By 1829 feelings had risen very high, and as has already been mentioned in Chapter 3, they were concentrated against the collection of tithes operated by a collector, a Mr. Rogers. The Tithe barn was burnt down, the amount of damage being estimated at between £1,200 and £1,400. The relevant extract quoted by The News of Oct. 18th 1829 continues:—
“We are sorry that a different line of conduct had not been pursued towards these unhappy creatures, who, we have no doubt, have been driven to these acts of despair by the operation of the pernicious tything system, as well as by their scant means of subsistence and the dearth of employment. We noticed…. that the tythes were exacted to the very cabbage in the poor man’s garden, and even the elder berries ln his hedge could not escape the clutches of the contractor____” (14)
However, although haggling over the tithes was still going on between the farmers and the Rector in 1835(15) by 1837 the condition of the poor does seem to have improved, judging by the figure of £546. collected for the poor rate in that year. Of course this drop may have been due to the grouping of Parishes into Unions under the Poor Law Amendment Act of 1832. No doubt the Union Workhouse at Cuckfield was as hated an institution here as elsewhere, but at any rate after 1835, the copious extracts from newspapers to be found in the Booker Ms. and reprinted in “Wakehurst Place” do not give any hint of further trouble. They are chiefly concerned with games lists, sale notices, convictions for poaching, reports of accidents, cricket matches, etc. By 1841 the building of the Railway to Brighton in general and the Ouse Viaduct in particular (lying as it does very close to the parish of Ardingly) must have given added stability to the economy of the parish by providing another source of employment. In 1864 the building of Ardingly College must have brought further prosperity and it sill provides a substantial prop to village life in this respect. It would certainly seem that the prosperity sometimes associated with Victoria’s reign was at any rate shared by the people of Ardingly and that by about 1850 the poverty and bitterness of the first quarter of the Century had been forgotten.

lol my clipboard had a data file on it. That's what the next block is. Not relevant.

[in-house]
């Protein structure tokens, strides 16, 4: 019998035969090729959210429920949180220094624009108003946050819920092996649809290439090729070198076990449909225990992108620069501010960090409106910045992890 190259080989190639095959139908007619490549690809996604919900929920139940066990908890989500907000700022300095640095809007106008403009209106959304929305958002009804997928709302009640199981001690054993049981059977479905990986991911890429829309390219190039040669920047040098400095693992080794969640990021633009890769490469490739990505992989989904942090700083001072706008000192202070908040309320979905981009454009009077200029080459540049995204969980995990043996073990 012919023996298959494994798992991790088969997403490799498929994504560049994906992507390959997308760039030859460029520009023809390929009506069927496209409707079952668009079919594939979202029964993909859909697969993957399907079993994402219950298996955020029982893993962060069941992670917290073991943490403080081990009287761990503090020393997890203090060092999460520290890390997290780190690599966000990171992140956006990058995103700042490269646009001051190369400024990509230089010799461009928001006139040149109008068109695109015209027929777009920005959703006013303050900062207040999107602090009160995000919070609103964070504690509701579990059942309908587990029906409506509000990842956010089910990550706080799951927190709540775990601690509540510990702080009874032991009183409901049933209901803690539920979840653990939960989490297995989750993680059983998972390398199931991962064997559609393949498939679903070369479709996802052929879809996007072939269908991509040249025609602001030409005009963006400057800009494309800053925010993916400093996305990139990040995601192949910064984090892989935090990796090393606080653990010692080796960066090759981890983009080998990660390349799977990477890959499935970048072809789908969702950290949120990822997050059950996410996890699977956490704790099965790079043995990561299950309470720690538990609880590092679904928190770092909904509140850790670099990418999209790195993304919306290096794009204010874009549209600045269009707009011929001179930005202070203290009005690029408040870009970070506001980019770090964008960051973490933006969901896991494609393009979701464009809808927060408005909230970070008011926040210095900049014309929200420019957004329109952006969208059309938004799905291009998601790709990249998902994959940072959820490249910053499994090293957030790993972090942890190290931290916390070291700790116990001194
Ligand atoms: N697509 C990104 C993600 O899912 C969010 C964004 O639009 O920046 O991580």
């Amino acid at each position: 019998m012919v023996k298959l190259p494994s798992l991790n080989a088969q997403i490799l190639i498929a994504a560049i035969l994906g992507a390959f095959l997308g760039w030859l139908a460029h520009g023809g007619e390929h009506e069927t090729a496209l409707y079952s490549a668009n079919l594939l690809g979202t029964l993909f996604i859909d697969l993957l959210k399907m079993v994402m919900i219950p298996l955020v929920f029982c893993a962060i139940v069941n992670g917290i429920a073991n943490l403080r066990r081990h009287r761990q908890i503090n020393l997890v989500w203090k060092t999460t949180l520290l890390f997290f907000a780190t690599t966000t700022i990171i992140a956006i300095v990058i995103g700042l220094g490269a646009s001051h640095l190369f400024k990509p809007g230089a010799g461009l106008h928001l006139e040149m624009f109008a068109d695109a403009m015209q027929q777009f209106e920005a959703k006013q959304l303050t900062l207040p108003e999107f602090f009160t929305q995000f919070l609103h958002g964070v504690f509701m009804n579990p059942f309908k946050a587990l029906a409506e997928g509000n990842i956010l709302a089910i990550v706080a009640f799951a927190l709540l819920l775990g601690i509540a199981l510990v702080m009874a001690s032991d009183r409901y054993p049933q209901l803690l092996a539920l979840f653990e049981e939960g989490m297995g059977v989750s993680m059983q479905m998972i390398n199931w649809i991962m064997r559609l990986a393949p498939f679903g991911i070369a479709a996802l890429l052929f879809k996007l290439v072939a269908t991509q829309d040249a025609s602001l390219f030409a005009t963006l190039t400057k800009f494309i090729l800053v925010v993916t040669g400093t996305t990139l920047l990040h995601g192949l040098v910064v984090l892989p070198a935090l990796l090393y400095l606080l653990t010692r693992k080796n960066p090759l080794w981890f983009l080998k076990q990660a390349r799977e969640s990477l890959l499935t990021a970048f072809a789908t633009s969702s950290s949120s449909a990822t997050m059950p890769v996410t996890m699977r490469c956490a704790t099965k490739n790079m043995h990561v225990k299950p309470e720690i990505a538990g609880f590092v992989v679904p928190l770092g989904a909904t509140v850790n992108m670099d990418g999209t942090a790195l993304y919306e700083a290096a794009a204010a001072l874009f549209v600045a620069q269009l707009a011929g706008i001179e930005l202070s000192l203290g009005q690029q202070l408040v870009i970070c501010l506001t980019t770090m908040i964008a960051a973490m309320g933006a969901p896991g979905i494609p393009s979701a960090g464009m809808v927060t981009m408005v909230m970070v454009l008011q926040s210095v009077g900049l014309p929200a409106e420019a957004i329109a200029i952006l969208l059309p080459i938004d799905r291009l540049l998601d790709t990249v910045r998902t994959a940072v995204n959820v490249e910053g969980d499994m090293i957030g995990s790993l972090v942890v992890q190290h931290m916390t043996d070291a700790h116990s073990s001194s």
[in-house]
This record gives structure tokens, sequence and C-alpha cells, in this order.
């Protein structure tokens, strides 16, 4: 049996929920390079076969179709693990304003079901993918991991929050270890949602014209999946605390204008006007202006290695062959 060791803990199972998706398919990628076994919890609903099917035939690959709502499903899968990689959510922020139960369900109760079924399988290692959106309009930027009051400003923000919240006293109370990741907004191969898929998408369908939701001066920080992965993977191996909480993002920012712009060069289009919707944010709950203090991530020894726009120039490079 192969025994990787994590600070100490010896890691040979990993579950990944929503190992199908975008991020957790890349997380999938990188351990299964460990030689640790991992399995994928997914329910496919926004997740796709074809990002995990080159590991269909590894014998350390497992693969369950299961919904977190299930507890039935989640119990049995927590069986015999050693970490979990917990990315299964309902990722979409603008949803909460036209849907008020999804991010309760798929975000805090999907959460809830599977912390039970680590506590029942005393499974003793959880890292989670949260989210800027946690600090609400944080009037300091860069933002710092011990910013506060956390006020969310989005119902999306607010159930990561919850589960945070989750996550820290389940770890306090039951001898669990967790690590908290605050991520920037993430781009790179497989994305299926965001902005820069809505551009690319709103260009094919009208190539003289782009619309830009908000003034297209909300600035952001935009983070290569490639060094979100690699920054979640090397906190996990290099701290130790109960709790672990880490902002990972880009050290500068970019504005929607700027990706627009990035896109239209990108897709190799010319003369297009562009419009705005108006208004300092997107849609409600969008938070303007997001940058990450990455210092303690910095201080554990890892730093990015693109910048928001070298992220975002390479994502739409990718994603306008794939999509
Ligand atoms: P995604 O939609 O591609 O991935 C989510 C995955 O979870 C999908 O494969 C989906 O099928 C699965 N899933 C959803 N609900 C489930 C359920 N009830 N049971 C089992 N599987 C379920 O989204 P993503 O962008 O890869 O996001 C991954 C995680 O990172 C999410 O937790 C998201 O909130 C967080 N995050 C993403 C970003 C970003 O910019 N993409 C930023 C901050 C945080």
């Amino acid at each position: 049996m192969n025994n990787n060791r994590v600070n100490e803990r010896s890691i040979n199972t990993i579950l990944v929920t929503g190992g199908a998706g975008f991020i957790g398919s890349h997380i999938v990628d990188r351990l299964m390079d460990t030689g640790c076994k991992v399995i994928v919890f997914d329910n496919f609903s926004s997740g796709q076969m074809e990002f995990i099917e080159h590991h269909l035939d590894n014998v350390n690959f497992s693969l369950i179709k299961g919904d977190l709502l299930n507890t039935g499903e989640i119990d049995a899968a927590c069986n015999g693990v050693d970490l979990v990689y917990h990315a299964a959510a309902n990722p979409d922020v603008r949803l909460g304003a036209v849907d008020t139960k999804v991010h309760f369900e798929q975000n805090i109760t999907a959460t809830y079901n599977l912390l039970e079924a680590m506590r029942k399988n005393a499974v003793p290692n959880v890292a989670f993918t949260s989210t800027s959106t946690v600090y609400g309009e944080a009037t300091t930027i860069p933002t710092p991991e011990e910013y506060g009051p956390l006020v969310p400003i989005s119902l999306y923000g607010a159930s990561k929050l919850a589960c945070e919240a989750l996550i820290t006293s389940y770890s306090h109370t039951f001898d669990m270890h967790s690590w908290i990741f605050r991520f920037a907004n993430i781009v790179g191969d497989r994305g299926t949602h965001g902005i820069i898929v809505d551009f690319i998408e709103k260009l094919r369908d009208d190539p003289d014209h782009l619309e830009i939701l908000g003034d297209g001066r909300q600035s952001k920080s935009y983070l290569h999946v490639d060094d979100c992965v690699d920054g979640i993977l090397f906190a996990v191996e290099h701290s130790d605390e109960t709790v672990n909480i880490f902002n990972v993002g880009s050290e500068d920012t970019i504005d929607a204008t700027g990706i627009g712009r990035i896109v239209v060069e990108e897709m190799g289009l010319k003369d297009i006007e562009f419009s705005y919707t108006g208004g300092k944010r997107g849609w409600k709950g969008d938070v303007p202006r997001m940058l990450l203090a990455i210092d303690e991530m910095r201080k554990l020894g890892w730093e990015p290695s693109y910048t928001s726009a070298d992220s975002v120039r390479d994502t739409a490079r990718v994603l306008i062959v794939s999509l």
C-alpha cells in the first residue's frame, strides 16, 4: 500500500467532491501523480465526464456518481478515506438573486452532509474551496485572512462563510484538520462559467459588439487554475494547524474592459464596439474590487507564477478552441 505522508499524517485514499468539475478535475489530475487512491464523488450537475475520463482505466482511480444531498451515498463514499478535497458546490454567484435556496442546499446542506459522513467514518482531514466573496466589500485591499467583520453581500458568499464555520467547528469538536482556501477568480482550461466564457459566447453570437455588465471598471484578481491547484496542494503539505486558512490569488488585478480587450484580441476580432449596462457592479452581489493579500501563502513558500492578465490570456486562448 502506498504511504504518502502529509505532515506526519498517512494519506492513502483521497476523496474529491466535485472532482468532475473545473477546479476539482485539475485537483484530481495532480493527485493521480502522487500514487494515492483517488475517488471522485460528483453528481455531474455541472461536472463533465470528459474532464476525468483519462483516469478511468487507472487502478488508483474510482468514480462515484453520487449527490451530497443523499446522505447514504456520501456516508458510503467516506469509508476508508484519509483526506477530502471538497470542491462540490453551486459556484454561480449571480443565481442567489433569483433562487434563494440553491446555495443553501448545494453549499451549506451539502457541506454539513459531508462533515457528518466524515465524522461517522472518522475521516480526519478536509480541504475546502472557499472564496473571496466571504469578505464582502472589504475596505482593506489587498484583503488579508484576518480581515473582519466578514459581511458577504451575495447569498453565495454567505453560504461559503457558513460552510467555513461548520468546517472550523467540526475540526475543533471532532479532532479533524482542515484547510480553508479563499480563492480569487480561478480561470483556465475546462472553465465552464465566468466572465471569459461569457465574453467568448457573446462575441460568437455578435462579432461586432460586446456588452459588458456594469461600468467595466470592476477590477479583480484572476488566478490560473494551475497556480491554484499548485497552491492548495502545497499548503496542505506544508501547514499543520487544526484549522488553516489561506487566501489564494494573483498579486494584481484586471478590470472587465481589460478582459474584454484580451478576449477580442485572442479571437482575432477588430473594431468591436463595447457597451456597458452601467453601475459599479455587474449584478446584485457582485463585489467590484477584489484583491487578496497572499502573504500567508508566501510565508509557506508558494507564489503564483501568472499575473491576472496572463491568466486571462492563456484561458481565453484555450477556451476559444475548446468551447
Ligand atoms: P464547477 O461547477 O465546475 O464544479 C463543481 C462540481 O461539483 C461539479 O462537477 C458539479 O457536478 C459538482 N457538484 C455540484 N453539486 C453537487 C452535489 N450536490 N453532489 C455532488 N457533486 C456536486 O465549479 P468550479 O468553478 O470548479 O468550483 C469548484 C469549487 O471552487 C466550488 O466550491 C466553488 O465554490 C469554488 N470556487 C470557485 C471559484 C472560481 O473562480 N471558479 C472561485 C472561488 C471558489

(1). Holgate, Sources of Ard. History, July 1925.
(2) Loder P.234.
(3). Ibid, P.219-223
(4) These figures were taken from the Booker Ms. Vol.1, .P.57. The Rev. Booker quotes the 1803 figure from Carlisle’s Topographical Dictionary, the 1813 figure from Horseﬁeld’s History of Sussex , Vol . 1 , published in 1835, and the 1837 figure from the Parliamentary Gazetteer, 1840-43. He does not mention his sources for the years 1776 and 1785.
(5) See 1727 map.
(6) Loder, P. 219-223.
(7) Loder, P. 219-223.
(8) Mary Holgate, “The 19th c. (2) “
(9) Holgate, From Generation to Generation, The 19th C.
(10) Ibid. The 18th C. The Children Of the Parish.
(11) Holgate, The 18th C. The Children Of the Parish
(12) See Page 18
(14) Loder, P.247.
(15) Ibid, P. 248.